Cole Anthony Stars In The Reboot Of The NYC Point GOD

For the past two decades, basketball purists have lamented about the dearth of elite NYC Point GOD’s and the increasing lack of respect for Big Apple hoopers.

But little did they know that former Knicks point guard Greg Anthony, had already planted a seed that would eventually save the city and put some spek’ on the name of NYC hoops. 

Something special was cooking in the schoolyards and AAU tourneys during those Dark Ages and his name is Cole Anthony; straight from Manhattan’s Upper West Side.

The 19-year-old blue-chip prospect is the latest and truest city product to be crowned “The Chosen One.”

Anthony set the school record for scoring by a freshman in his debut, finishing with 34 points, 11 rebounds and some timely dimes, while leading the No. 11 Tar Heels past Notre Dame 76-65 in their opener Wednesday night.

With his father – former UNLV and NBA guard Greg Anthony – in the stands, the Atlantic Coast Conference preseason freshman of the year broke Rashad McCants’ 17-year-old scoring record by a freshman in his first game and finished 12 of 24 from the field with six 3-pointers.

He’s the real deal, so catch a glimpse of him dominate the college ranks now because he might be a one-and-done.

“It’s cool, I’m going to – not celebrate, but be happy about it a little bit tonight, give myself a little pat on the back,” an unfazed Anthony told reporters after the game. “But we’ve got practice tomorrow. We’ve got to lock back in. We’ve got a game on Friday.”

Anthony, a consensus top-three prospect, picked the UNC Tar Heels over Notre Dame, Georgetown and Oregon. He announced his one-and-done commitment to UNC, flanked by his parents on ESPN’s “Get Up Show” with Mike Greenberg.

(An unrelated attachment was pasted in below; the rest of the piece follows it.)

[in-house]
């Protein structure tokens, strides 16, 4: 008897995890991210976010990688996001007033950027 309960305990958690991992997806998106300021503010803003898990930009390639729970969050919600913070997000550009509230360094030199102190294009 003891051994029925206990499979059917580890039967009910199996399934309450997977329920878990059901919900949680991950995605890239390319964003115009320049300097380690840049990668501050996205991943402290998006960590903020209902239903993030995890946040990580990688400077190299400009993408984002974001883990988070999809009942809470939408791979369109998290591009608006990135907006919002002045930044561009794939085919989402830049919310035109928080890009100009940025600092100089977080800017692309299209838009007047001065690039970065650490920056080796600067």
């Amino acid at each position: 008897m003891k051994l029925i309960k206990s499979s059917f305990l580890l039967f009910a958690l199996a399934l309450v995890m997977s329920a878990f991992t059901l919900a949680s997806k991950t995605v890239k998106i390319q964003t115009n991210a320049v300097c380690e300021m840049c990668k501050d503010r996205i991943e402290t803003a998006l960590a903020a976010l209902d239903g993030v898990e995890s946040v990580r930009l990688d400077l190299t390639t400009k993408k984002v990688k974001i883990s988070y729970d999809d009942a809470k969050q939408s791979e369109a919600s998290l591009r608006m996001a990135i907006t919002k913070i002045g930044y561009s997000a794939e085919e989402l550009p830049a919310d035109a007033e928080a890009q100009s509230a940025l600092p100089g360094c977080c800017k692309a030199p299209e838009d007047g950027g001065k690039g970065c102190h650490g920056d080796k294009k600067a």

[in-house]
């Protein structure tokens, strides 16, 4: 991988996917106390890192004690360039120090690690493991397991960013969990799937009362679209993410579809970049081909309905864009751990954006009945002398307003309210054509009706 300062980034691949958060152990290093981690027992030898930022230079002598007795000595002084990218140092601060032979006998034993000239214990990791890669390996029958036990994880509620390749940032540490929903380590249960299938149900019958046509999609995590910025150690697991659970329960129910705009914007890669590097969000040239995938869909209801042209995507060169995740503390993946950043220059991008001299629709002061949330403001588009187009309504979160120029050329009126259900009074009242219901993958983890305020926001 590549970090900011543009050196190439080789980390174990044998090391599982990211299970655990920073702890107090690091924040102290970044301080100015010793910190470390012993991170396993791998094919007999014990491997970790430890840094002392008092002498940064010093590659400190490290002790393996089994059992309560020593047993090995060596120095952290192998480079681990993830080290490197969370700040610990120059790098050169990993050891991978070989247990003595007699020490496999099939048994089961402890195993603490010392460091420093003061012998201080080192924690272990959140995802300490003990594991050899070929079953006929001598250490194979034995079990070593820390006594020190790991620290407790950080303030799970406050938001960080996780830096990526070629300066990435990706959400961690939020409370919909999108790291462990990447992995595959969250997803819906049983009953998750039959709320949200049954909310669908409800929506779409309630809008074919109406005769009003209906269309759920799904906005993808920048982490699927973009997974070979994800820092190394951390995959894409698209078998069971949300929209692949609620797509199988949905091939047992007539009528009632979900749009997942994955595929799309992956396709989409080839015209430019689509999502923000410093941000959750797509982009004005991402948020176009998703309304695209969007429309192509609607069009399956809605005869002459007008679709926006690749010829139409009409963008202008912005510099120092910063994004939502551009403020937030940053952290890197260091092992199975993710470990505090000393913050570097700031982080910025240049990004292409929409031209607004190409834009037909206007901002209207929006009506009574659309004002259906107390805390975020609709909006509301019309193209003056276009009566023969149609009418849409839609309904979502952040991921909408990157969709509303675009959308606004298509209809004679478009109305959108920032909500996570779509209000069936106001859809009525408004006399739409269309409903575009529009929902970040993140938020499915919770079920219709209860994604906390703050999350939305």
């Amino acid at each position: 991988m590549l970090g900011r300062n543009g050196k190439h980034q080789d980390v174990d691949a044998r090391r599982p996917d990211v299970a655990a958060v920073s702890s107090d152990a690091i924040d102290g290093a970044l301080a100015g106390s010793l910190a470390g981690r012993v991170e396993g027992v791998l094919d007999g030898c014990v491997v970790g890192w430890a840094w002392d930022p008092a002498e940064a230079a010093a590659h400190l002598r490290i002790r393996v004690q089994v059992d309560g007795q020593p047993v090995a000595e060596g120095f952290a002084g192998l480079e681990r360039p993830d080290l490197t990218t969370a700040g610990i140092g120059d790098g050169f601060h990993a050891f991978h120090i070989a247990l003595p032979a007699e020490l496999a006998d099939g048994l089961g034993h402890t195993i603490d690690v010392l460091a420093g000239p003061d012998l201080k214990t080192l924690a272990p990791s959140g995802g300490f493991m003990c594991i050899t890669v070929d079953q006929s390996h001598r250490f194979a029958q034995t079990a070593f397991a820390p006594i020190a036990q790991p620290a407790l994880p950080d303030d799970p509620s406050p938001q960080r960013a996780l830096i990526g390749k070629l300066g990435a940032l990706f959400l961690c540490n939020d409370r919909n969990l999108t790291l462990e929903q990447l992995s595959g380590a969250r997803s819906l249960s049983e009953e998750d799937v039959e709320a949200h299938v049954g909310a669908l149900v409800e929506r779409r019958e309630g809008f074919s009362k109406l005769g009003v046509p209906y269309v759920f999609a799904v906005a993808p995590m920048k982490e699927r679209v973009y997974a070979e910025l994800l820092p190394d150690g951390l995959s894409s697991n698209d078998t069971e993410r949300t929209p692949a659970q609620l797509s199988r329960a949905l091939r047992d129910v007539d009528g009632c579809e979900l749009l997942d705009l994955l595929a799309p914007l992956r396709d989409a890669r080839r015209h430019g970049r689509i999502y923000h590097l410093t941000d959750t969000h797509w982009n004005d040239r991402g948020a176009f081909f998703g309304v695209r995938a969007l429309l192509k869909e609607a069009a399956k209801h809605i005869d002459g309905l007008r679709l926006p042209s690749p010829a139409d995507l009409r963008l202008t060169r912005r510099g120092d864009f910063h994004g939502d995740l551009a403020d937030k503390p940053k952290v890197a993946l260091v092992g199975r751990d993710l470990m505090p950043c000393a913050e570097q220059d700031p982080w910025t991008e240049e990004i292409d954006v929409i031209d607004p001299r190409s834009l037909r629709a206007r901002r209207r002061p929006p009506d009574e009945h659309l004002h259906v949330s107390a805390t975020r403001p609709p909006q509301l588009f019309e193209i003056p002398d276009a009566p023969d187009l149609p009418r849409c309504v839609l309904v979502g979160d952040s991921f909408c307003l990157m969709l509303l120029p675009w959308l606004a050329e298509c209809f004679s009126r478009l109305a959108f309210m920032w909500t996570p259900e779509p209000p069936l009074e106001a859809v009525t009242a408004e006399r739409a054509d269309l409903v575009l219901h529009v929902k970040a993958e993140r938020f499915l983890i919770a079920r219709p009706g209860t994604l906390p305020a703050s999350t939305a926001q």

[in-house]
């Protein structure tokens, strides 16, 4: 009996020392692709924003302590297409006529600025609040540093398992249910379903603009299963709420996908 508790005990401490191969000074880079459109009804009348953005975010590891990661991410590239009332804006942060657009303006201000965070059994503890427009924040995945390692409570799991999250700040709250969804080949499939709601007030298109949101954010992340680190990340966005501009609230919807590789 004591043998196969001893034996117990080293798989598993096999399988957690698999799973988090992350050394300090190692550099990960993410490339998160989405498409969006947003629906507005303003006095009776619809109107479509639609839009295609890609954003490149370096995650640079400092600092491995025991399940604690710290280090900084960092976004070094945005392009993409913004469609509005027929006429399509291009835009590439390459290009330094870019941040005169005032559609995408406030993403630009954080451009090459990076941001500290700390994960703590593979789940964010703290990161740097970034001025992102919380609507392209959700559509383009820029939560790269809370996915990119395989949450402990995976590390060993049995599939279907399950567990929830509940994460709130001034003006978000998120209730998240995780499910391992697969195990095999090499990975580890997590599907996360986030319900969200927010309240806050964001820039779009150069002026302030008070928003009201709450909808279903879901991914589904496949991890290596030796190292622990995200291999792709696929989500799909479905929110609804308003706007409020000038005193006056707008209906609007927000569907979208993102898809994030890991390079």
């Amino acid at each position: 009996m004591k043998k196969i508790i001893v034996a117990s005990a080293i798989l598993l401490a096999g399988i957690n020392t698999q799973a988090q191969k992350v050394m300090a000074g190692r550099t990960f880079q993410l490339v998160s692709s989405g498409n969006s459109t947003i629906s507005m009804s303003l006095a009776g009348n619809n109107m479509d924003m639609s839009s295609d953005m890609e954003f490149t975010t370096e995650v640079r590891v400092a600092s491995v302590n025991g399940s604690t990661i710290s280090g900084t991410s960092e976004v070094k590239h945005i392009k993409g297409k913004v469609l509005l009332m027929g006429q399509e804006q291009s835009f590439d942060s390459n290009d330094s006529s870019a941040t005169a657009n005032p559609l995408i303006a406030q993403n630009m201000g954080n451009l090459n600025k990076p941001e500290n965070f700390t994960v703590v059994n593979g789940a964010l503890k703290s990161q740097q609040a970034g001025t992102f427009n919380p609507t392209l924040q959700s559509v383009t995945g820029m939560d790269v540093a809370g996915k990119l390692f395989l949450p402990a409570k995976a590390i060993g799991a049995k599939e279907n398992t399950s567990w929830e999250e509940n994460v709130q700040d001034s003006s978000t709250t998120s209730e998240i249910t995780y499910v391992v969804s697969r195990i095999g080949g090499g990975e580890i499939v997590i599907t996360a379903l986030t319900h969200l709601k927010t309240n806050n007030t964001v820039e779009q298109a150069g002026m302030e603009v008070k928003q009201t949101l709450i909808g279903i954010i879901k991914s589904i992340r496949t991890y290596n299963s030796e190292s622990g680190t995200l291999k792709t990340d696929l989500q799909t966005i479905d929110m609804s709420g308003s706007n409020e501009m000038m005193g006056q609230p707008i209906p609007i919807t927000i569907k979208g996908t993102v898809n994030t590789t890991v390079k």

He’s a perfect fit for the tradition of Tobacco Road, which has been a professional breeding ground for so many New York ballplayers over the years.

Cole could have gone to any school in the country. His skills were certified after his McDonald’s All-American Game MVP performance.

His mother, Crystal McCrary-McGuire, spoke about the lure of UNC‘s history and the iconic coaching staff with Roy Williams and Hubert Davis, and most importantly, the UNC fans.

Anthony arrived at UNC as one of the most decorated New York City point guards since Kemba Walker, but Walker didn’t carry the same clout into UConn. As a sophomore, he led Catholic school Archbishop Molloy (Kenny Anderson’s school) in Queens to its first title game appearance in 17 years. Cole moved on to national prep powerhouse Oak Hill Academy (Va.). and dominated the Jordan Brand Classic and averaged a triple-double at 

He won a gold medal with Team USA U18 team in the FIBA Americas, was part of the all-tournament team and was the regular-season MVP of the AAU Nike Elite Youth Basketball League. 

I always wanted to play on the highest level,” the 6-foot-3 Anthony, told The Post. “They have a winning culture, and I want to be a part of it.”

Last night, he hit the ground running, immediately establishing his unprecedented greatness at a school dripping with tradition — just one game into his freshman season.

We were first introduced to Cole’s basketball wizardry when he appeared on Little Ballers, a two-hour sports documentary exploring the journey of several 11-year-old basketball players and their quest to win an AAU (Amateur Athletic Union) championship. The show aired during the weekly NickSports programming block on Nicktoons.

It documented the New Heights AAU program, coached by Billy Council.

Crystal was a team mom during the squad’s run to the Nationals. Her connections to the TV world allowed her an easy lane to create the idea, pitch it and direct the film. McCrary, 48, has an impressive resume as a lawyer and author, and in 2007 was chosen as one of Crain’s New York Business‘s 40 under 40.  She even co-hosted The View.

The film was executive produced by NBA player Amare Stoudemire and rapper Lupe Fiasco.   

Little Ballers was the first original documentary to join NickSports, a lineup of sports-themed content including series, specials, and documentaries from professional leagues and key athletes. It’s a story about how basketball can spark a kid’s competitive instinct and has value educationally and in developing life-long friendships and building character.

It also shows you how solid Cole’s foundation was and how his dreams were supported from the beginning.

As Cole Anthony adds his chapter to the rich book of basketball tradition at UNC, he will also be laying a new foundation and bracing the college basketball world for the rebirth of the NYC Point God.

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